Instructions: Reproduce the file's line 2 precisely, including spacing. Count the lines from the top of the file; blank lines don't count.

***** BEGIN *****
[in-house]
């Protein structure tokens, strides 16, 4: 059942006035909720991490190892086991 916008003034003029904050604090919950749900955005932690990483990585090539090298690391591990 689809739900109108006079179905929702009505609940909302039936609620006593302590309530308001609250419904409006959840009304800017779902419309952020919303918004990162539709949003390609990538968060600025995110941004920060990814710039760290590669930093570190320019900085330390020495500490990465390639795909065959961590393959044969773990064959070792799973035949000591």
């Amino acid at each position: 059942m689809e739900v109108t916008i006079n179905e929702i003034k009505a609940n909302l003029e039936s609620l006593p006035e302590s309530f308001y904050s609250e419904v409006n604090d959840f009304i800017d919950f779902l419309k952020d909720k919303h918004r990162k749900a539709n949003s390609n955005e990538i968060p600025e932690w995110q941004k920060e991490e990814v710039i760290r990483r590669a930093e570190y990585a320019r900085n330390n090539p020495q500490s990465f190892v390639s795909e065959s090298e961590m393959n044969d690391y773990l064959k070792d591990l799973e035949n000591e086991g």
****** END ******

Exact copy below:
């Protein structure tokens, strides 16, 4: 059942006035909720991490190892086991 916008003034003029904050604090919950749900955005932690990483990585090539090298690391591990 689809739900109108006079179905929702009505609940909302039936609620006593302590309530308001609250419904409006959840009304800017779902419309952020919303918004990162539709949003390609990538968060600025995110941004920060990814710039760290590669930093570190320019900085330390020495500490990465390639795909065959961590393959044969773990064959070792799973035949000591």